5 Things The Bundy Ranch Teaches Us

This article was originally published at ChristopherCantwell.com.

Surprisingly enough, I was going to ignore the story of Cliven Bundy’s ranch, which is presently under siege by federal agents from the Bureau of Land Management. A number of people thought this was right up my ally, to come at from a use of force angle, since so many people are speculating it will be the next Waco or Ruby Ridge.

On Facebook there’s all this buzz about “Oath Keepersshowing up. Protesters are being assaulted. Some are even speculating that this incident will be what finally sparks the revolution! People are talking about state’s rights, and the 10th Amendment, and powers of Sheriffs, and all these things that really would have seemed just fascinating to me when I was still in my limited government/sovereign citizen stage.

What’s happening at the Bundy Ranch?

The back story, in case you’re unfamiliar, is as follows. Cliven Bundy has been battling the Federal Government for about 20 years. Bundy has a ranch in the area where he raises cattle as a business. Prior to 1993, Bundy had a permit to graze on “public” land, but the permit was revoked or allowed to expire for some reason. The BLM designated 186,909 acres of the Gold Butte area, where the ranch is, as “critical” for the survival of some fucking turtle in 1998, which it now plans to exterminate for some reason. Bundy continued to graze his cattle on the public land without permission, refusing to pay fees that the federal government demanded. Now there is some dispute over the amount owed, where the Bundy’s say the number is somewhere around $300k, and the BLM says it’s closer to $1 million.

He says he has rights to that land, because he got there first essentially. Tell that to the Native Americans.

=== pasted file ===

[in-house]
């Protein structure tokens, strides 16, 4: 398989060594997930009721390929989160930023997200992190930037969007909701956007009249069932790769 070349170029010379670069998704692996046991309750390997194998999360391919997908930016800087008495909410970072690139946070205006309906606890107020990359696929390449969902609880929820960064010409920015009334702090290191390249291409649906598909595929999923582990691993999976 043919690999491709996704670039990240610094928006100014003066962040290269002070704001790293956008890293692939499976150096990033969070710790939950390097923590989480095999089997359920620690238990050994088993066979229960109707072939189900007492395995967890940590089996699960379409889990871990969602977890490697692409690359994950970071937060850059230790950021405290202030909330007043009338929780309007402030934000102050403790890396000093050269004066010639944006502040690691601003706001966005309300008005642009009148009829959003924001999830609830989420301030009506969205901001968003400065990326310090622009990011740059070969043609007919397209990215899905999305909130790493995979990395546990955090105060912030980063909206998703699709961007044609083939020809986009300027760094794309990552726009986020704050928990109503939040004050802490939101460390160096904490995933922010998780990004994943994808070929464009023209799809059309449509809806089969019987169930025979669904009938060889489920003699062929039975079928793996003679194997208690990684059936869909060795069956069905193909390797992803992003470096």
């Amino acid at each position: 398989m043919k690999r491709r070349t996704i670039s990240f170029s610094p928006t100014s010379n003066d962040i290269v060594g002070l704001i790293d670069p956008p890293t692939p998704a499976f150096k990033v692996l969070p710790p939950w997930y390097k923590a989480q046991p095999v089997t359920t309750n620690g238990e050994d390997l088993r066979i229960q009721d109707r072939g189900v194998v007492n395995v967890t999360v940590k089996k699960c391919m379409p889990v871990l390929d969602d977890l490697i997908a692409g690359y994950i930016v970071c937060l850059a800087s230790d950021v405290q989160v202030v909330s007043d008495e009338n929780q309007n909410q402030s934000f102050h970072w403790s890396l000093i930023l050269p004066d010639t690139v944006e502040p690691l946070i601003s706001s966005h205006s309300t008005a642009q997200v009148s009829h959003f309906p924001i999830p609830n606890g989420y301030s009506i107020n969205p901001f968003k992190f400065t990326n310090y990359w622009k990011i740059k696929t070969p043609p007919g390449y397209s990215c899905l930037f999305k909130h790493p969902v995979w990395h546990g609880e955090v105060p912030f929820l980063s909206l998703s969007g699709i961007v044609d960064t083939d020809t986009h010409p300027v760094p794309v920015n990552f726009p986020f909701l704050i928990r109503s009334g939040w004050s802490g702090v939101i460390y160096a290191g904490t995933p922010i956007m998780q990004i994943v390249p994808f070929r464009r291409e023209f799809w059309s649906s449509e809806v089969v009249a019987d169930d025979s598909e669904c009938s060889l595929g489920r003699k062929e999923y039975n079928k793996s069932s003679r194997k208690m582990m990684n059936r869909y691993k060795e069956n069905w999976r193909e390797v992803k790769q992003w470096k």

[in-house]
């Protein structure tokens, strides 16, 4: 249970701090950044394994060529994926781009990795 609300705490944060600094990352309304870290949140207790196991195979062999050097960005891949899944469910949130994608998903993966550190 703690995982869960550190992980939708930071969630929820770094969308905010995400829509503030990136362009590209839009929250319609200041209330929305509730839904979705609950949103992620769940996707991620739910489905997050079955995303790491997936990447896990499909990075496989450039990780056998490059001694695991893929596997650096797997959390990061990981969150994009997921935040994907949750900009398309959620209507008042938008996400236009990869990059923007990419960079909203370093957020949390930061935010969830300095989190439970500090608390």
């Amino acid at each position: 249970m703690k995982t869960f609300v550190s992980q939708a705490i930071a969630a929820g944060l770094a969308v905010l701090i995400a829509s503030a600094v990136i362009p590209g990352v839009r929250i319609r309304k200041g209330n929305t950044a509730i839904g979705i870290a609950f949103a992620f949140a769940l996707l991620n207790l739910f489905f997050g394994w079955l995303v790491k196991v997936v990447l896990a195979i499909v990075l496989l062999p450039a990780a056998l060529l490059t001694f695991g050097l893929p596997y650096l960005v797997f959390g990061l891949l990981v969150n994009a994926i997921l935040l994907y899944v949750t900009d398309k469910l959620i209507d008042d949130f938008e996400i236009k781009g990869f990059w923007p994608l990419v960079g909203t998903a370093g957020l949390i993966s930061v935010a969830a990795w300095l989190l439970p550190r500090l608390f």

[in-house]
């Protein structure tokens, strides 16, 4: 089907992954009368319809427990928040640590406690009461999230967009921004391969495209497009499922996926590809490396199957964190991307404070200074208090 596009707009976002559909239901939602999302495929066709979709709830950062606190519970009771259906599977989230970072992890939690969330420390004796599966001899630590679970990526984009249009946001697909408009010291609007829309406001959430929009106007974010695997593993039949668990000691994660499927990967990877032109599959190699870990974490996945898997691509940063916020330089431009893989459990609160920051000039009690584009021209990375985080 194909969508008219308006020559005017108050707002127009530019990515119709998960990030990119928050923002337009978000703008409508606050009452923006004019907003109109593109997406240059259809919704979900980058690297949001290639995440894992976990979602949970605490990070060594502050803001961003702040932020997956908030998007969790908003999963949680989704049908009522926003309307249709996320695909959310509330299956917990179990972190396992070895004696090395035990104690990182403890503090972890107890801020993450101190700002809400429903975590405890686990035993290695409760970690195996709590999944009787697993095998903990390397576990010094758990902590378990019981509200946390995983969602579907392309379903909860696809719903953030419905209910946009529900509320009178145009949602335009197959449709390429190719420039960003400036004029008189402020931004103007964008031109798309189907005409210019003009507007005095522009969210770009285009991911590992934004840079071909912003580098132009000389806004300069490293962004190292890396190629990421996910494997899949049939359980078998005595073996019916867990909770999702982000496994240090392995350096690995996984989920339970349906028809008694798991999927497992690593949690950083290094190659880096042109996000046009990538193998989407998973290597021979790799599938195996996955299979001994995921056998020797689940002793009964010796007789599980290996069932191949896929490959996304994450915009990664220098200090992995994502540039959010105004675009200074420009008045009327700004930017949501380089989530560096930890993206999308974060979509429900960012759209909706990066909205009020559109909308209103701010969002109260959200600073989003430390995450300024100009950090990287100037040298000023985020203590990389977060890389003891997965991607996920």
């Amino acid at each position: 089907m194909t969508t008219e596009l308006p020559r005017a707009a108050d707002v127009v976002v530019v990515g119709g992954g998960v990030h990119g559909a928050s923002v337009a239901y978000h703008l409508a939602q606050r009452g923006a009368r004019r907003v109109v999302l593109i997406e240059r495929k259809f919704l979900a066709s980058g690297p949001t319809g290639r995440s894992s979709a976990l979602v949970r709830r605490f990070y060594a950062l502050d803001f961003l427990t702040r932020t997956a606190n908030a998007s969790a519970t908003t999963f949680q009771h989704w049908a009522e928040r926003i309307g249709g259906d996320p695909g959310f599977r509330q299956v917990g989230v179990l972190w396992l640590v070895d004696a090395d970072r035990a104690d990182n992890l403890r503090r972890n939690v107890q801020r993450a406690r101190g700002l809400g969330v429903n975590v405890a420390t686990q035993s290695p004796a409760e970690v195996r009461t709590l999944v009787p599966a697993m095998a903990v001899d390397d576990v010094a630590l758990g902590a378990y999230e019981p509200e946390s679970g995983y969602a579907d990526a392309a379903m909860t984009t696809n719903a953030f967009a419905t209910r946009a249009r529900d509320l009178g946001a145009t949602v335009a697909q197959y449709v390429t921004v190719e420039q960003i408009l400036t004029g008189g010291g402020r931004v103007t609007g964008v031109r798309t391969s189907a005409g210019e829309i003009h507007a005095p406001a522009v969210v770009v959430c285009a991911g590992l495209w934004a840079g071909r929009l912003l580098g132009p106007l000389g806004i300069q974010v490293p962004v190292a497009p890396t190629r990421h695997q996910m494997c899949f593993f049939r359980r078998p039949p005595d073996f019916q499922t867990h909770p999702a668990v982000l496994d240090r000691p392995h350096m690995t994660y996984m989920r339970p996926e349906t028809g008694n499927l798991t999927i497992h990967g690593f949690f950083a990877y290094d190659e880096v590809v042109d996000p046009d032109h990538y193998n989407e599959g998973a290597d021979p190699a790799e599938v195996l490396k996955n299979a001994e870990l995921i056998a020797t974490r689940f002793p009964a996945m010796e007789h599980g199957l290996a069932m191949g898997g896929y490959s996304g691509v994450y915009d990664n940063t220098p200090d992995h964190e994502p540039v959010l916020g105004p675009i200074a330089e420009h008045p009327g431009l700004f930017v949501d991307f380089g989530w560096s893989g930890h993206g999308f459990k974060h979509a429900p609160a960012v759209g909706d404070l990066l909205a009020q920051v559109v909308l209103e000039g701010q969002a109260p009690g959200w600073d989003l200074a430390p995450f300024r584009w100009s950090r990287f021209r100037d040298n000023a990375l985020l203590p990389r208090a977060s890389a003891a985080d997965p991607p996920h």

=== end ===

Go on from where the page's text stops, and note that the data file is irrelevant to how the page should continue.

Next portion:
So. there are just a few things I want to address about this story.

5. There is no such thing as public property

Protesters Outside the Cliven Bundy Ranch

Honestly, to me, Bundy complaining that he can’t graze for free on land that he doesn’t own sounds more like Occupy Wall Street behavior than libertarian behavior. He might as well be complaining about farm subsidies. He has a for profit cattle ranch on private property, and his property can’t sustain his cattle, so he is going onto land that he does not own.

Bundy does not contest the legitimacy of the federal government’s existence. He looks right to the constitution for a solution to his problem, and fails to find one. If a government has a right to exist, it has a right to own property, and do with it as it sees fit. I don’t believe a government has a right to exist, but most of the people involved in this apparently do.

How many times are we going to have to go over the tragedy of the commons before people understand that there is no such thing? What people mistake for commons, or public property, is property owned by organized crime rings known as governments. Like any other business, they might let you use the property, they might charge a fee for the property, or they might tell you to get lost.

Anybody who ever thought a government was doing a “public good” by seizing land is a fool. When the BLM came in and said they were protecting turtles, it might as well have been Exxon coming in to drill for oil. There’s no such thing as public property.

4.The US Constitution did not, does not, and will not matter

While Obamacare is “the law of the land,” why anybody would still look to this document is beyond my comprehension. There are hundreds of armed men surrounding a man’s home, and people are talking about a centuries old piece of war propaganda that was discarded by George Washington when he signed the law authorizing the First Bank of the United States. the same document the second president of the United States, John Adams, discarded when he signed the Alien & Sedition acts. I could go through every administration in the history of the republic and tell you about egregious violations of the constitution that it committed, but that would make this a very long document.